Rail & Commerce Building

Omaha, Nebraska
The substantial rehabilitation of a former United States Postal Service mail sorting facility into commercial office and creative co-working space supporting local startups and growing businesses.
  • $28.4 Million
  • $11 Million NMTC Allocation
  • $4.8 Million Federal HTC Equity
  • Boyd Jones Construction
  • Sarah McDonnell, smcdonnell@ntcic.com
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The building that would become the Rail & Commerce building was originally built in 1925 as a three-story sorting facility for the United States Postal Service’s (“USPS”) Railway Mail Service (“RMS”). Located along the former Chicago, Burlington, and Quincy Railroad, the facility was designed by W.T. Krausch, an engineer who worked for the railroad. The RMS played a central role in America’s postal system from the Civil War through the 1970s.

The RMS reached its height in the 1930s before succumbing to a gradual decline induced by shifts to airline and truck mail transport. The slowly diminishing importance of the RMS led to a declining demand for the Omaha sorting facility building. In 1956 the USPS converted the building from a sorting facility into a storage facility, and then finally abandoned the building in the mid-1970s. Prior to its current renovation, the building had largely remained vacant since the USPS’ departure and at one time was slated for demolition and condemned by the City of Omaha.

The Project

The Rail & Commerce building saw the conversion of a former mail sorting and storage facility into commercial and office uses. The original first floor’s high ceiling height allowed the floor to be divided and resulted in the creation of a new mezzanine. This lower floor is home to Commerce Village, a co-working space that fosters a creative environment for startup companies and entrepreneurs. The space is fully leased and supporting 25 incubator tenants that have access to 13 individual office suites, 55 desks, and collaborative workspaces as well as common areas, conference rooms, a communal kitchen, a café, and break rooms. The new second floor contains office space occupied by the project’s developer.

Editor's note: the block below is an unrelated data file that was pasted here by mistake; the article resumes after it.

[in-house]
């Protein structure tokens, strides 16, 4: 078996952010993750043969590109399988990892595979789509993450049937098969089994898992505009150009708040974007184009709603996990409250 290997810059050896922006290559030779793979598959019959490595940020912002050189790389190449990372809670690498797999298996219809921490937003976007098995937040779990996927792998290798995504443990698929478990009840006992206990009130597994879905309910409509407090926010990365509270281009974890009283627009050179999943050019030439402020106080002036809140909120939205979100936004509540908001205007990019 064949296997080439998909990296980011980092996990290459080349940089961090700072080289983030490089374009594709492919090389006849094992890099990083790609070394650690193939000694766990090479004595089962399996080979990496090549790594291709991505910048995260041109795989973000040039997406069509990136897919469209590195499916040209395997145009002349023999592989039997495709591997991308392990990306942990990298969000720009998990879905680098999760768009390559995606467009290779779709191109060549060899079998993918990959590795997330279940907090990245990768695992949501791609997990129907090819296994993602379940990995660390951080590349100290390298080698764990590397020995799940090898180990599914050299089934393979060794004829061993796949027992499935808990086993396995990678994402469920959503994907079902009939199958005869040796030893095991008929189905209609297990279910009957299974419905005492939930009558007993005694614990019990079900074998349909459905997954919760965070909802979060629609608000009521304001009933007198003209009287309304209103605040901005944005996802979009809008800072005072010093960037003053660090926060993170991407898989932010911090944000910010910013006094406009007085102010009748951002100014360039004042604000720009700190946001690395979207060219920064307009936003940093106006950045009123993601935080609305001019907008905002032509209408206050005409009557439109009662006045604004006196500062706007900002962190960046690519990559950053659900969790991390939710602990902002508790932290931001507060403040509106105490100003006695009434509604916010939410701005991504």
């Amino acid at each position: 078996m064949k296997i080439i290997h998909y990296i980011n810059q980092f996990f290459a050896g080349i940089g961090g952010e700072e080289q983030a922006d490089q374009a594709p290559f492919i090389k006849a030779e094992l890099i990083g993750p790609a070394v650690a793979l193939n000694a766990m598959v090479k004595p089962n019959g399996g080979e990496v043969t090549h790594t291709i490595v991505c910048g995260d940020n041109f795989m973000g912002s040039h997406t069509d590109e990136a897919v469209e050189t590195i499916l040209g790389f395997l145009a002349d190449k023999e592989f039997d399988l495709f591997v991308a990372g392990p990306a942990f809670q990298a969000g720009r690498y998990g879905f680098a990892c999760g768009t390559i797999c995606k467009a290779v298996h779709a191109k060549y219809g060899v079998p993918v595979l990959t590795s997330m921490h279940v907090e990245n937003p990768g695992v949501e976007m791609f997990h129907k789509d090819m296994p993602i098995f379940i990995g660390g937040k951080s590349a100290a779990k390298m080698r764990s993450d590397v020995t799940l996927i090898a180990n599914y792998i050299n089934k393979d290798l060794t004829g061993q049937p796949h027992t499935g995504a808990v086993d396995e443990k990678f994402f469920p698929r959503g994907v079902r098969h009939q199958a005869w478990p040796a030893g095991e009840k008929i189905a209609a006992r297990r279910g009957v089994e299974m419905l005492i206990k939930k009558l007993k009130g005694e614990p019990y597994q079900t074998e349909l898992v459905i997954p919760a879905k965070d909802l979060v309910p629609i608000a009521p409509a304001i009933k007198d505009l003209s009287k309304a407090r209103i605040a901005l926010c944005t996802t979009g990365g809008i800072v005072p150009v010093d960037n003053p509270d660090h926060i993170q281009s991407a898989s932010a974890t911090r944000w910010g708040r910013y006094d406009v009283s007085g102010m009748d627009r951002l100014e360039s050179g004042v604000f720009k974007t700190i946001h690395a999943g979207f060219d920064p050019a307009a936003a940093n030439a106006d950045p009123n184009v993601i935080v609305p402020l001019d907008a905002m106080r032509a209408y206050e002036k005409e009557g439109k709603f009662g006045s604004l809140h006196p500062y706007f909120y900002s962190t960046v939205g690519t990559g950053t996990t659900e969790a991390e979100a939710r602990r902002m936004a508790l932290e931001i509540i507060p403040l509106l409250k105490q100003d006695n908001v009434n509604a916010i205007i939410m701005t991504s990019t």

Economic and Community Impact

The renovation into the Rail and Commerce building provided a variety of benefits to the surrounding communities. During construction, the construction team actively sought qualified minority and women-owned businesses to bid for available contracts. This created 217 construction jobs, 70% of which were awarded to local businesses and 4% of which were awarded to women-owned businesses. The rehabilitated building now hosts 209 permanent jobs with 50% of jobs available to those without a formal education or those with significant barriers to the workforce. All Jobs offered at the project are quality, career-track positions with extensive benefits such as health insurance, paid leave, retirement benefits, and job training.

The operators of Commerce Village have a successful track record of supporting the local startup community. The co-working space includes office suites priced below market with flexible leasing terms and has hosted nonprofits, community-based groups, startups, and businesses of various sizes. Additionally, the building provides space to the Omaha chapter of the Service Corps of Retired Executives (SCORE). SCORE is a national non-profit association that provides mentoring and other services to small businesses. These services are available to the incubator tenants which will help their business grow and thrive. In 2017, SCORE provided an estimated 100 individual sessions and 6 separate group classes with 15-20 incubator employees.

The project has restored a historic landmark, transformed a vacant, underutilized building into a valued community asset, and connected the community of Little Italy to the growth and opportunites of greater Omaha.